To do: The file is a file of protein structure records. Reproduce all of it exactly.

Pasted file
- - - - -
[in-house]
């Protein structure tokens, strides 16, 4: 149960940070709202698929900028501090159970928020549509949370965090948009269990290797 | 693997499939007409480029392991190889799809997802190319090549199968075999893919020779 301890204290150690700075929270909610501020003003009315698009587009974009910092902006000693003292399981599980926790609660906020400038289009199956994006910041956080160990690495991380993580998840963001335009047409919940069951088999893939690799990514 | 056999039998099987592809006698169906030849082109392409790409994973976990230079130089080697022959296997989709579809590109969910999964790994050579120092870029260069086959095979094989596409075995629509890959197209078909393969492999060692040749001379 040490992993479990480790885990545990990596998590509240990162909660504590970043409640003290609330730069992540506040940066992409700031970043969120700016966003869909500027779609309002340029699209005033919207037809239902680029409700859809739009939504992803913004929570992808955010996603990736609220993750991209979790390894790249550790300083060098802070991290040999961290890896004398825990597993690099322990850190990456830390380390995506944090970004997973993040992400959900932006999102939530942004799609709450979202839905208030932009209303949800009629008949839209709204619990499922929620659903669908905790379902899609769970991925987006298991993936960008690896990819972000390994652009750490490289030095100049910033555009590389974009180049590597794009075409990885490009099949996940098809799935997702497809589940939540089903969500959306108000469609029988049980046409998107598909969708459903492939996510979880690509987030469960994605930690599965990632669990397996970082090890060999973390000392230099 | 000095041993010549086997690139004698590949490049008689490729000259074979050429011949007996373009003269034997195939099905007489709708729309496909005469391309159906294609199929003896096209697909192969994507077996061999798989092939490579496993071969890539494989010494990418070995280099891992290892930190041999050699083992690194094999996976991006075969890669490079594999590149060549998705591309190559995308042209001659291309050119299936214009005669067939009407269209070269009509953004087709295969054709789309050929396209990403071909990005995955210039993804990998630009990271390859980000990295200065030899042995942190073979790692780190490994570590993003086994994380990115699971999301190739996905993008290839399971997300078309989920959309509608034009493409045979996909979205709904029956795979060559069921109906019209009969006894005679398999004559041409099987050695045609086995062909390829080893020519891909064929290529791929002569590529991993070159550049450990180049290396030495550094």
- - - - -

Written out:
[in-house]
């Protein structure tokens, strides 16, 4: 149960940070709202698929900028501090159970928020549509949370965090948009269990290797 | 693997499939007409480029392991190889799809997802190319090549199968075999893919020779 301890204290150690700075929270909610501020003003009315698009587009974009910092902006000693003292399981599980926790609660906020400038289009199956994006910041956080160990690495991380993580998840963001335009047409919940069951088999893939690799990514 | 056999039998099987592809006698169906030849082109392409790409994973976990230079130089080697022959296997989709579809590109969910999964790994050579120092870029260069086959095979094989596409075995629509890959197209078909393969492999060692040749001379 040490992993479990480790885990545990990596998590509240990162909660504590970043409640003290609330730069992540506040940066992409700031970043969120700016966003869909500027779609309002340029699209005033919207037809239902680029409700859809739009939504992803913004929570992808955010996603990736609220993750991209979790390894790249550790300083060098802070991290040999961290890896004398825990597993690099322990850190990456830390380390995506944090970004997973993040992400959900932006999102939530942004799609709450979202839905208030932009209303949800009629008949839209709204619990499922929620659903669908905790379902899609769970991925987006298991993936960008690896990819972000390994652009750490490289030095100049910033555009590389974009180049590597794009075409990885490009099949996940098809799935997702497809589940939540089903969500959306108000469609029988049980046409998107598909969708459903492939996510979880690509987030469960994605930690599965990632669990397996970082090890060999973390000392230099 | 000095041993010549086997690139004698590949490049008689490729000259074979050429011949007996373009003269034997195939099905007489709708729309496909005469391309159906294609199929003896096209697909192969994507077996061999798989092939490579496993071969890539494989010494990418070995280099891992290892930190041999050699083992690194094999996976991006075969890669490079594999590149060549998705591309190559995308042209001659291309050119299936214009005669067939009407269209070269009509953004087709295969054709789309050929396209990403071909990005995955210039993804990998630009990271390859980000990295200065030899042995942190073979790692780190490994570590993003086994994380990115699971999301190739996905993008290839399971997300078309989920959309509608034009493409045979996909979205709904029956795979060559069921109906019209009969006894005679398999004559041409099987050695045609086995062909390829080893020519891909064929290529791929002569590529991993070159550049450990180049290396030495550094």